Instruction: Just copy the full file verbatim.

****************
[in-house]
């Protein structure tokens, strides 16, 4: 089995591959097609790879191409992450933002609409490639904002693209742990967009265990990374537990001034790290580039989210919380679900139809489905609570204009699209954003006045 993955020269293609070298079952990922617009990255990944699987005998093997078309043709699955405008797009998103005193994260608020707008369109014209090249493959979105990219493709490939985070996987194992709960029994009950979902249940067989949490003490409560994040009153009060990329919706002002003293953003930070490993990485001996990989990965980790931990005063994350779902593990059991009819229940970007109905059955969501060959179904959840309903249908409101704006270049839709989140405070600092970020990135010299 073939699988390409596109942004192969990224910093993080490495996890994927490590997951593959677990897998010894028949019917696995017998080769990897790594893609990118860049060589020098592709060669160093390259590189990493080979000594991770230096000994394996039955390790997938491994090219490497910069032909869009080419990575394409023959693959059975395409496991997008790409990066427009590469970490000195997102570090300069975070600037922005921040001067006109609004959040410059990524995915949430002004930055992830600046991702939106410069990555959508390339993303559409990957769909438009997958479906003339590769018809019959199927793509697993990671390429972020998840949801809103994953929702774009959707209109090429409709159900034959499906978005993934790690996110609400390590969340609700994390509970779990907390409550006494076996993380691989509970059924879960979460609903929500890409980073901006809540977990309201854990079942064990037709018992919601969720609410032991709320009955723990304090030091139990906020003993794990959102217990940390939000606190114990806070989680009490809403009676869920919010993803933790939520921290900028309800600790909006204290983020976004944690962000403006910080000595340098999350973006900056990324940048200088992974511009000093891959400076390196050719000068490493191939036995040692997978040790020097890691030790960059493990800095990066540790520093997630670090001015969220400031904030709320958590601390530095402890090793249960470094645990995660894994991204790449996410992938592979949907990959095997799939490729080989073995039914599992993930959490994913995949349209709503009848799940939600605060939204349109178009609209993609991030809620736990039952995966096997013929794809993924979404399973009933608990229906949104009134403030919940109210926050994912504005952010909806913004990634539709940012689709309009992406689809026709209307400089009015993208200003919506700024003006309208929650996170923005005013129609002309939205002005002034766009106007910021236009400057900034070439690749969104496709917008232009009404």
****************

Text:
[in-house]
């Protein structure tokens, strides 16, 4: 089995591959097609790879191409992450933002609409490639904002693209742990967009265990990374537990001034790290580039989210919380679900139809489905609570204009699209954003006045 993955020269293609070298079952990922617009990255990944699987005998093997078309043709699955405008797009998103005193994260608020707008369109014209090249493959979105990219493709490939985070996987194992709960029994009950979902249940067989949490003490409560994040009153009060990329919706002002003293953003930070490993990485001996990989990965980790931990005063994350779902593990059991009819229940970007109905059955969501060959179904959840309903249908409101704006270049839709989140405070600092970020990135010299 073939699988390409596109942004192969990224910093993080490495996890994927490590997951593959677990897998010894028949019917696995017998080769990897790594893609990118860049060589020098592709060669160093390259590189990493080979000594991770230096000994394996039955390790997938491994090219490497910069032909869009080419990575394409023959693959059975395409496991997008790409990066427009590469970490000195997102570090300069975070600037922005921040001067006109609004959040410059990524995915949430002004930055992830600046991702939106410069990555959508390339993303559409990957769909438009997958479906003339590769018809019959199927793509697993990671390429972020998840949801809103994953929702774009959707209109090429409709159900034959499906978005993934790690996110609400390590969340609700994390509970779990907390409550006494076996993380691989509970059924879960979460609903929500890409980073901006809540977990309201854990079942064990037709018992919601969720609410032991709320009955723990304090030091139990906020003993794990959102217990940390939000606190114990806070989680009490809403009676869920919010993803933790939520921290900028309800600790909006204290983020976004944690962000403006910080000595340098999350973006900056990324940048200088992974511009000093891959400076390196050719000068490493191939036995040692997978040790020097890691030790960059493990800095990066540790520093997630670090001015969220400031904030709320958590601390530095402890090793249960470094645990995660894994991204790449996410992938592979949907990959095997799939490729080989073995039914599992993930959490994913995949349209709503009848799940939600605060939204349109178009609209993609991030809620736990039952995966096997013929794809993924979404399973009933608990229906949104009134403030919940109210926050994912504005952010909806913004990634539709940012689709309009992406689809026709209307400089009015993208200003919506700024003006309208929650996170923005005013129609002309939205002005002034766009106007910021236009400057900034070439690749969104496709917008232009009404």